Small-scale pig production is the basis of livelihoods of many poor tribal people living in India’s remote northeast corner. Pigs could provide a pathway out of poverty for many people if they were able to transform their subsistence production into market-oriented systems. Few people in India’s state of Nagaland are vegetarian and pork is the most preferred meat (50% of all pork consumed in India is consumed in the northeast). Although only about a quarter of all pigs in India are in the northeastern states, some 80% of tribal families keep at least 2 to 3 pigs. Pig meat is so in demand that these states import pigs from northern Indian states and Myanmar. Nagaland alone imports about 10,000 pigs per month.

The International Livestock Research Institute (ILRI) undertook the first comprehensive assessment of the whole pig value chain in northeast India in 2006–07. Reports were published for the state of Assam as well as Nagaland and set out the role of pig production in people’s livelihoods and the current state of pig production here, identifying some of the sector’s technical, economic, social and institutional constraints and opportunities.

As part of a National Agricultural Innovation Project (NAIP) funded by the World Bank, the Government of India and the International Fund for Agricultural Research (IFAD), ILRI is implementing a project with other local partners in Mon District of Nagaland to improve livelihoods through development of the pig sector. With few good roads or other infrastructure, most people here are very poor, and their pig farming remains very traditional. The small, local pig breeds raised here are fed forages harvested from the jungle and kitchen wastes and are housed in unhygienic pens with virtually no veterinary care. With no concerted effort made to improve pig production in the villages, it remains very traditional and largely unprofitable. While most of the farmers produce one mature pig, of 70–80 kg, in a span of 3–4 years, the same sized pig can be produced within 8–10 months through adoption of a few relatively simple improved practices.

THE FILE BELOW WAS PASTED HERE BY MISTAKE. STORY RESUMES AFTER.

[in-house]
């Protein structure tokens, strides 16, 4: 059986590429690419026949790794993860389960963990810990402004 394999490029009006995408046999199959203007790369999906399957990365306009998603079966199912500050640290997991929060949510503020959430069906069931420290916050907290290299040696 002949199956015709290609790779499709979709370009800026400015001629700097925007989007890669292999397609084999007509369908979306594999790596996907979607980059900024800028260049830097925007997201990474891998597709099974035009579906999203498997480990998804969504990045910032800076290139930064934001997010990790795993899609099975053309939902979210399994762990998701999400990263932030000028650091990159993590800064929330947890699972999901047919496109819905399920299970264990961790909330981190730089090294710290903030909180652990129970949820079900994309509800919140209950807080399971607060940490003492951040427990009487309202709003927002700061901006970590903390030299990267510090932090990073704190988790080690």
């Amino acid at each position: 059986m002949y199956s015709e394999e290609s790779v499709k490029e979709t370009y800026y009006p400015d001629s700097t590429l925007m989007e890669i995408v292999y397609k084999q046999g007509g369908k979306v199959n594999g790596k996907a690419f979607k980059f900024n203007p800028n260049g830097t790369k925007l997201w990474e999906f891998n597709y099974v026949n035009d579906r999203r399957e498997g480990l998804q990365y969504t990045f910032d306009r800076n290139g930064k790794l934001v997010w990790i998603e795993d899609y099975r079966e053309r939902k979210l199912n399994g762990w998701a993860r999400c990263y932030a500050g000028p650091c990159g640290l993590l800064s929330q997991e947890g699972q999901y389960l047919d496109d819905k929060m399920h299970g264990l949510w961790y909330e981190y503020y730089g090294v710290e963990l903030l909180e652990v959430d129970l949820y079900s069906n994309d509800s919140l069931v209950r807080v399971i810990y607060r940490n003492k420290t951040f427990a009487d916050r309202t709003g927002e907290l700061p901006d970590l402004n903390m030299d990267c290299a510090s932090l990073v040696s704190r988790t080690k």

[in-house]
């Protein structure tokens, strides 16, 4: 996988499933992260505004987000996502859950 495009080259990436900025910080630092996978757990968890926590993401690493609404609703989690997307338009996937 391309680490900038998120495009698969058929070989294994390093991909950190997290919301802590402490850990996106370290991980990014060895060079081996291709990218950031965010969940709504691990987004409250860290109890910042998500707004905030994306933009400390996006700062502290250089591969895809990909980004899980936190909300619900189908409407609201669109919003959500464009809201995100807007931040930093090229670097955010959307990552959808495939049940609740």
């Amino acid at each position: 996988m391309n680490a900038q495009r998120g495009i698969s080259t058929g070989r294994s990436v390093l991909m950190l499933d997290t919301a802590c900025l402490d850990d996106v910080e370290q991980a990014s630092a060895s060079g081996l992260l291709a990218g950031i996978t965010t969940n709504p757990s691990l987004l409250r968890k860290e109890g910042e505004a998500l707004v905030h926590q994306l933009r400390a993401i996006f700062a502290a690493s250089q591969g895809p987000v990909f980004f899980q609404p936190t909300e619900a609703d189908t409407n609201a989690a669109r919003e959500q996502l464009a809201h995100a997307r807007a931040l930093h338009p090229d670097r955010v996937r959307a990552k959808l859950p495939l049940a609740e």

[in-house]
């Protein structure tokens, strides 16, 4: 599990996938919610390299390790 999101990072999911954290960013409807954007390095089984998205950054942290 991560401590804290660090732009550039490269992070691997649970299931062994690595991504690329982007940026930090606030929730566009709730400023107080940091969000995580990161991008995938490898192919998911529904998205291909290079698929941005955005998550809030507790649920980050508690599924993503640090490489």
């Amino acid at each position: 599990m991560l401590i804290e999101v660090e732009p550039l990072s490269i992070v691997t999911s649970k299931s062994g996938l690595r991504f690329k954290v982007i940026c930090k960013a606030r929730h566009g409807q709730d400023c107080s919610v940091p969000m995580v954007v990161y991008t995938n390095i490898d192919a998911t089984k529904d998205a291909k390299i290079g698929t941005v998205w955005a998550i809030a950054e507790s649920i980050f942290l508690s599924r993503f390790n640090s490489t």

In the pilot project in Mon, ILRI and members of the community together identified a package of integrated, locally appropriate interventions: (a) improvement of the local pig genotype through distribution of higher-producing pig breeds, (b) development of community-based veterinary first aid services, (c) cultivation of dual-purpose crops that can feed pigs as well as people, (d) better pig housing, sanitation and quarantine measures (e) closer links among stakeholders in the value chain, from input suppliers to pork sellers, (f) creation of business development services and (g) building the capacity of target groups using local resource persons and influential groups.

ILRI’s initiatives raised the level of interest of community members in pig keeping, especially for breeding. The ILRI project promoted the adoption of clean and hygienic practices in the pig sty and encouraged the cultivation of food-feed crops. Two trained paravets in each village became sufficiently confident to provide veterinary first aid and business development services. And household income from pigs increased from one year to the next by 133–457 per cent.

With funding from the Navajbai Ratan Tata Trust under their North East Initiative and in collaboration with several local non-governmental organizations, this successful model will be extended to other parts of Nagaland and into Arunachal Pradesh and Mizoram. Several government and non-government organizations in northeast India are interested in replicating this model and have sought not only ILRI’s technical support but also its help in framing a people-centric policy for development of the pig sub-sector initiated by the government’s North East Council.

For more information, contact Iain Wright, ILRI’s representative for Asia, at i[dot]wright[at]cgiar.org

Livestock sector in India’s Jharkhand could move millions out of poverty

A woman in Jharkhand tends her goats
A woman in Jharkhand, in eastern India, tends her goats (photo credit: BAIF).